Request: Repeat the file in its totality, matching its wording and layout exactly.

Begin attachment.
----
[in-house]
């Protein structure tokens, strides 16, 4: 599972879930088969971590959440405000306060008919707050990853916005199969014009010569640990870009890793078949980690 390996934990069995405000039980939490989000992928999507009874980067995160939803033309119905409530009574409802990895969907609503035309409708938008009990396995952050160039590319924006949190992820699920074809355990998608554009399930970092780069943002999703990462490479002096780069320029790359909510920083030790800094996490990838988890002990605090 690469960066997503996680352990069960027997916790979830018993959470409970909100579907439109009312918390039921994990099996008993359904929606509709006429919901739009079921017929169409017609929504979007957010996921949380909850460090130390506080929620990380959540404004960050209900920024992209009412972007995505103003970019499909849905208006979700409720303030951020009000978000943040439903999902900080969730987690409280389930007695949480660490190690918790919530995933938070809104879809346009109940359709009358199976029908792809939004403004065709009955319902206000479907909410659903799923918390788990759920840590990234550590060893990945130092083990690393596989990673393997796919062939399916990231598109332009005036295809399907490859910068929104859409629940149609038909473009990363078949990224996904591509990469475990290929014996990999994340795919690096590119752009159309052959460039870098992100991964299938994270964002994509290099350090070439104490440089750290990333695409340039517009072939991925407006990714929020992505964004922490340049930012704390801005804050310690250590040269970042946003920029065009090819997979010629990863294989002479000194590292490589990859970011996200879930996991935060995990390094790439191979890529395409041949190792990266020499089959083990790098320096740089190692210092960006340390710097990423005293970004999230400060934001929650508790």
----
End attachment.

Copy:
[in-house]
């Protein structure tokens, strides 16, 4: 599972879930088969971590959440405000306060008919707050990853916005199969014009010569640990870009890793078949980690 390996934990069995405000039980939490989000992928999507009874980067995160939803033309119905409530009574409802990895969907609503035309409708938008009990396995952050160039590319924006949190992820699920074809355990998608554009399930970092780069943002999703990462490479002096780069320029790359909510920083030790800094996490990838988890002990605090 690469960066997503996680352990069960027997916790979830018993959470409970909100579907439109009312918390039921994990099996008993359904929606509709006429919901739009079921017929169409017609929504979007957010996921949380909850460090130390506080929620990380959540404004960050209900920024992209009412972007995505103003970019499909849905208006979700409720303030951020009000978000943040439903999902900080969730987690409280389930007695949480660490190690918790919530995933938070809104879809346009109940359709009358199976029908792809939004403004065709009955319902206000479907909410659903799923918390788990759920840590990234550590060893990945130092083990690393596989990673393997796919062939399916990231598109332009005036295809399907490859910068929104859409629940149609038909473009990363078949990224996904591509990469475990290929014996990999994340795919690096590119752009159309052959460039870098992100991964299938994270964002994509290099350090070439104490440089750290990333695409340039517009072939991925407006990714929020992505964004922490340049930012704390801005804050310690250590040269970042946003920029065009090819997979010629990863294989002479000194590292490589990859970011996200879930996991935060995990390094790439191979890529395409041949190792990266020499089959083990790098320096740089190692210092960006340390710097990423005293970004999230400060934001929650508790």